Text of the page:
Friday, September 29, 2017

Mourning the hymn book

It occurred to me last Sunday, now that I've moved away from my home denomination, that there will be something which, potentially, I'll never have to use again.

A hymn book.

Now, admittedly, if I stayed in my denomination, choosing a church which had more relaxed services or solely going church in the evening, I could still have avoided the songbook, but now that I've made the denominational turn, I can now go years without a hymn book in my hand.

And... I'm going to miss it.

Not always.

But, sometimes.


Because, chances are, I won't sing the familiar hymns that the oldies loved.
I won't sing the trusted hymns that I'd turn to when leading a morning service.
No longer may I sing songs rich with hymn-depth theology.

And this comes with an element of sadness.

For, with all its faults, I grew up in a hymn book church.
My maturity as a Christian was marked by attending a service that sung hymns.
I worked in churches full of people who loved and cherished the hymn book. 
I still, at times, have hymns that randomly pop into my head or are triggered by something in church.

Really, last Sunday, I mourned a part of my tradition that has now slipped by...

Saturday, September 23, 2017

When and why to set things right once you've made a preaching mistake

Preachers make mistakes in every sermon. Usually, they will be mistakes in delivery. Hopefully, on only the rarest of occasions, they make a factual error.

Sometimes these will slip harmlessly by because they're obscure or inconsequential.

At other times these goofs will be fairly obvious or pointed out due to someone in the congregation being more knowable about a topic than the preacher.

My most public error was at bible college when I used the name of the wrong King during a preaching assignment. 

So, how should a situation like this be handled?
Should a correction be made, and if so, how should it be done? 
Need it involve an apology?
Does the medium of the correction matter?
If there's a correction, what message does this send to the congregation?

Ideally, the mistake isn't a major point of theology - like you've said that there's four in the trinity or you're saved by good deeds - so no ones salvation is in jeopardy of their image of God clouded.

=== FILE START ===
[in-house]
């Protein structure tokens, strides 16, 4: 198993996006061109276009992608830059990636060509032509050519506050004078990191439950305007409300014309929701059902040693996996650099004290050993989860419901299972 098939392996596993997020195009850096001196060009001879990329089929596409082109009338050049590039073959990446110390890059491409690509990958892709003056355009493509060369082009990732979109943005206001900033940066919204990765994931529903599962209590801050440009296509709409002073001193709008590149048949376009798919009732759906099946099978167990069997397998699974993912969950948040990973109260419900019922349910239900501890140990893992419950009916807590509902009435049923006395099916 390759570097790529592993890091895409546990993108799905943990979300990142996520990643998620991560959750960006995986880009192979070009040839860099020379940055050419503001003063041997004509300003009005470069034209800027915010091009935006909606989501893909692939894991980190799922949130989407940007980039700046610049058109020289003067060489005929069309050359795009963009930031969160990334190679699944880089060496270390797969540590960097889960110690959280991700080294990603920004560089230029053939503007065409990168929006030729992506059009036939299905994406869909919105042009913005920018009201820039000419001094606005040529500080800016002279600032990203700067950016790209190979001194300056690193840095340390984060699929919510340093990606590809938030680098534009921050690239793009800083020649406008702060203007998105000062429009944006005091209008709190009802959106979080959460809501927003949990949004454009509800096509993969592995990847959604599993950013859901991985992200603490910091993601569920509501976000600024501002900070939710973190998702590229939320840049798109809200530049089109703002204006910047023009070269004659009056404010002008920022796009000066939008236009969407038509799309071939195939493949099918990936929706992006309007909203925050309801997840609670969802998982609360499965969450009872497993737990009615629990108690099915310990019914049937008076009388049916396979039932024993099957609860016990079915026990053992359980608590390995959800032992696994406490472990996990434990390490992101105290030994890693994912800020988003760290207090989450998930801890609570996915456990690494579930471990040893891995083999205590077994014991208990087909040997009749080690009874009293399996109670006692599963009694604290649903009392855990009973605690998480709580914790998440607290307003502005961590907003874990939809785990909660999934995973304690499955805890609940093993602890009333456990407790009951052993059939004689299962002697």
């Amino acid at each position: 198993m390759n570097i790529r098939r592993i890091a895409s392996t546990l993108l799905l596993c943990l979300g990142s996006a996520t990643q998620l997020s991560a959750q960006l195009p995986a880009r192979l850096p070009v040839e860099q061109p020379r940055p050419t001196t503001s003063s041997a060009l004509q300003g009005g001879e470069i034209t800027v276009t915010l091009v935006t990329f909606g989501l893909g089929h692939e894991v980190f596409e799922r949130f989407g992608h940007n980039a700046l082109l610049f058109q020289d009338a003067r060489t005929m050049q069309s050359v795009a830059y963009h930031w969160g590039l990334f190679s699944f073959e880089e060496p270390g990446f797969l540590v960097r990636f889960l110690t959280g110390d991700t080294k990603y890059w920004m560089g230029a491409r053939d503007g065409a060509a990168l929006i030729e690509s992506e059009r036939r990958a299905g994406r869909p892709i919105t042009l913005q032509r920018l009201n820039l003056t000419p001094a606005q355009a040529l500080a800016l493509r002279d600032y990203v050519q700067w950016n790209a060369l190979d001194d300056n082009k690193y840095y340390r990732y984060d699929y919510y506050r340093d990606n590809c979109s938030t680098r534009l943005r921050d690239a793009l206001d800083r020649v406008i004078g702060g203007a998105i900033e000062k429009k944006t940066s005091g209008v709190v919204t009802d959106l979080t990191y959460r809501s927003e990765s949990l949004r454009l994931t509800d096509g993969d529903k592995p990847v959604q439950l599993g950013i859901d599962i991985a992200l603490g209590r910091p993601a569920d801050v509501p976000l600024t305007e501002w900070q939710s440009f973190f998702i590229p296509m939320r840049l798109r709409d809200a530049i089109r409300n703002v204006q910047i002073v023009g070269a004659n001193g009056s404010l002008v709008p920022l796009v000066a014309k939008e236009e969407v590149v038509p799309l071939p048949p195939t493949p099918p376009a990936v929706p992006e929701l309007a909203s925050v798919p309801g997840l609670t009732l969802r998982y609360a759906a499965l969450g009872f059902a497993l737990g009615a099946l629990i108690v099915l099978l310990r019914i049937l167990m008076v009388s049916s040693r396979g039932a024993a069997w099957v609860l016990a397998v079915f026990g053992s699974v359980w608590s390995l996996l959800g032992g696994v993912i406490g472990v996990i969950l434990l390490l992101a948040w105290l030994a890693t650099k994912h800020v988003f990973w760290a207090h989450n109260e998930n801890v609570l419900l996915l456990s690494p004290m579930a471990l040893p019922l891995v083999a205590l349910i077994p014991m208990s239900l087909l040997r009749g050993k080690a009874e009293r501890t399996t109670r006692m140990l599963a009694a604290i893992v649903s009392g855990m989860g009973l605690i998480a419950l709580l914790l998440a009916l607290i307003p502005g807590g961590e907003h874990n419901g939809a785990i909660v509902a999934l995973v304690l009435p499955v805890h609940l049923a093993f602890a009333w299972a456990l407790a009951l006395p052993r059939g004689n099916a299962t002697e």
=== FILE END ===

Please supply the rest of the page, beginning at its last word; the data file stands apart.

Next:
In these extreme cases the correction must be made, publicly, ASAP. If possible you should communicate on the next level up from how you first communicated. If the error wasn't in person, then you should seek to make personal contact, increasingly directly depending on the first medium.

If the point is minor, then I think it can be addressed as widely as the platform you've used. If your mistake was heard purely in the ears of those present, then a simple email blast can suffice. If the transgression went out online, then social media might be the best avenue for clarification.

All that needs to be communicated is what you said, the facts, and a quick apology. No harm, no foul.

But, should you then address it the next time you speak/write?

I can't see why not. If it's just a two sentence correction then it won't take up too much time, but can also communicate a powerful message.

You're not perfect.
You make mistakes.
You're open to correction.

This is especially powerful if you're able to openly acknowledge that a member of the congregation was the one who pointed you in the right direction.

An admittance of your error and apology, even quickly, is both deeply humbling for the speaker and receiver. These words show that the leader is just as infallible, correctable and prepared to be vulnerable before everyone as they humble themselves, with grace offered by those who, themselves, aren't above reproach,

Wednesday, September 20, 2017

How we develop our theology and ethics